Yoga is Different Everywhere and for Everyone, get over it

Recently, I've been seeing a rash of blog posts, articles, even whole books all about how Americans have 'ruined' yoga, how Instagram is ruining yoga, how gym rats are not doing 'real' yoga, how we have lost any connection with the true roots of yoga. I've been hearing all about how our American culture has materialized it and filled it with misogyny and made it into it's now unrecognizable form. Don't get me wrong, I get it, Americans are rich, racist, sex-crazed, greedy pigs and we have pushed our ideas of individualizism and commercialism all over pretty much everything and in the process have 'americanized' whole traditions, religions and even basic societal norms. (And those half-naked Instagram photos of too skinny white girls bending themselves up like preztels bother me too!)

But let's take a step back for a second. As yogis, don't we encourage differences, celebrate differences, are taught to be mindful and accepting of different ways of doing things? We preach about how yoga is different for everyone and every body, but then look down on the people that want their yoga in a heated room? Why is it that we feel the need to look down on the 'gym' yoga or the fusion of yoga with barre/pilates/dance classes - are we saying that the people that practice this way are somehow inferior to us? Just because we have a 'guru' or a teacher with a direct lineage that we can follow? Because we know all the Sanskit names of poses or because we know who Krishna is? Because we have mastered Lotus? Therefore, we must be 'true' yogis and everyone else are just posers that are ruining it?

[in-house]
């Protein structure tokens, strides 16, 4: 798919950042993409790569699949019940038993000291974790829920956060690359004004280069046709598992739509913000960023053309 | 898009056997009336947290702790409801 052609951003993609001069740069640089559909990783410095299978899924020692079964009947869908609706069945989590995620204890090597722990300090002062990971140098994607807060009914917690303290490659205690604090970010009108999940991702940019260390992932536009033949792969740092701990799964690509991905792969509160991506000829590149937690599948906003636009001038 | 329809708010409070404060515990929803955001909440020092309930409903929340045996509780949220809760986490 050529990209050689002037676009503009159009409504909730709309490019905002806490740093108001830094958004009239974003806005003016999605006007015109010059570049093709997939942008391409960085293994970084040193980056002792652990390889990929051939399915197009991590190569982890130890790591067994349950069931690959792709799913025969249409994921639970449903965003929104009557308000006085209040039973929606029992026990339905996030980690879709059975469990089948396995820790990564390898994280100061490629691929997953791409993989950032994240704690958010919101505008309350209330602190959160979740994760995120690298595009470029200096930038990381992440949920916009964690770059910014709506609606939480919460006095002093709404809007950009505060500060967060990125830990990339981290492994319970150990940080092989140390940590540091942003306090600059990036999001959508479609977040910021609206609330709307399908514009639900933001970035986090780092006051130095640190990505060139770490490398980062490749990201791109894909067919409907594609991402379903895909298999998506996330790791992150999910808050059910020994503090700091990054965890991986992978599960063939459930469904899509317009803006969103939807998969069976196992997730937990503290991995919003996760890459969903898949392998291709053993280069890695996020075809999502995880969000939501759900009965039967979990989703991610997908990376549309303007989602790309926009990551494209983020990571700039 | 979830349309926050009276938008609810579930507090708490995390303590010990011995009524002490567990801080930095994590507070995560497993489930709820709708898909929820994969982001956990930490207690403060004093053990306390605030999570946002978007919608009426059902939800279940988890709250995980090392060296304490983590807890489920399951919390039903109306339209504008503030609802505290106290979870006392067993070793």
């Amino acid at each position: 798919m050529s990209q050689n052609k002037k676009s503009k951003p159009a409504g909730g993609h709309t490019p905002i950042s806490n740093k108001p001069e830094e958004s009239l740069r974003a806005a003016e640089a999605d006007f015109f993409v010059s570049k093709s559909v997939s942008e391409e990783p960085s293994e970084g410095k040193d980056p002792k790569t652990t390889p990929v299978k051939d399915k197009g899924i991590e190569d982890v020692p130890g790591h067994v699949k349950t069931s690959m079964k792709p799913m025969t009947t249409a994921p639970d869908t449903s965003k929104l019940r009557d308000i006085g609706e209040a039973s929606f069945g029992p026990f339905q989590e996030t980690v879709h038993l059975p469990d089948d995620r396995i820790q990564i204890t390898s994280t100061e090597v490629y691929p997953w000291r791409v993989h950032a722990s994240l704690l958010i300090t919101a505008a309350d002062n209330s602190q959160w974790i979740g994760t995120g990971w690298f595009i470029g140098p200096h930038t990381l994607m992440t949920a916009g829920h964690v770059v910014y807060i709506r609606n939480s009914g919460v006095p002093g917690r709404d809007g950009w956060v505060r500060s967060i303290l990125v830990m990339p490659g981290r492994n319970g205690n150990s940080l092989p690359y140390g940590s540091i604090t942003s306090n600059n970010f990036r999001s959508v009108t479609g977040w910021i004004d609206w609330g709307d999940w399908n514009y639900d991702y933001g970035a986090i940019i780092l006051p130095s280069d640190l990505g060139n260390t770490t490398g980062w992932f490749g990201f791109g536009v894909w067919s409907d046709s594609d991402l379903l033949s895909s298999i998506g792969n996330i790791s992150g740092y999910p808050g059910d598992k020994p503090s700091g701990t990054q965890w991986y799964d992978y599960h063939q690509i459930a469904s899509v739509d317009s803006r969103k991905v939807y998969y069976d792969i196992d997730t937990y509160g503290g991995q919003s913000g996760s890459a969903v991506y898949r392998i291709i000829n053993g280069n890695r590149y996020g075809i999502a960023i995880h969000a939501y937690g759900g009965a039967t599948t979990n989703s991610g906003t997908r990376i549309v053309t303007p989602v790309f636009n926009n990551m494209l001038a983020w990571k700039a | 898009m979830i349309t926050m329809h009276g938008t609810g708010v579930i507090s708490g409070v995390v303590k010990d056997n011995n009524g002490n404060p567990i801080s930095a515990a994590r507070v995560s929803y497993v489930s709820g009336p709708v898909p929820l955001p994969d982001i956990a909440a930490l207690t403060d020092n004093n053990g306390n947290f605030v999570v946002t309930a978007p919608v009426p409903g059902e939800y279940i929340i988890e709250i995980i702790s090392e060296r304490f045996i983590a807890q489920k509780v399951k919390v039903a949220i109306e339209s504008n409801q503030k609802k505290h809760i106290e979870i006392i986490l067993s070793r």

Yoga is Yoga is Yoga. 

I think that If you want to blast Marilyn Manson and move around your living room in your $150 spandex pants and call it yoga - good for you!

 Cowboy yoga?

Cowboy yoga?

Each culture has put their traditions and cultural flavoring on yoga and America, as a melting pot, is no exception. Some might say we have diluted it or ruined it, some might say we have made it richer, deeper. I might go so far as to say that we are actually making it more accessible (with some bumps along the way, of course), more modern and in turn more people in America are doing their version of yoga. The steady distancing of it from religion, from esoteric beliefs and from it's native language (Sanskit) are helping it become more and more mainstream. By mixing it in with American ideas, beliefs and values we are actually opening the doors of yoga to a much broader, culturally diverse audience and what's really wrong with that??

Above all, make yoga your own. Yoga is a living, breathing, always evolving entity that can have profoundly positive effects on your view of yourself and the world. Take what you want from it, make it your own and make sure that you keep an open and accepting mind to others' versions of it along the way. 

(Even those verisons that involve hot rooms and Coldplay :)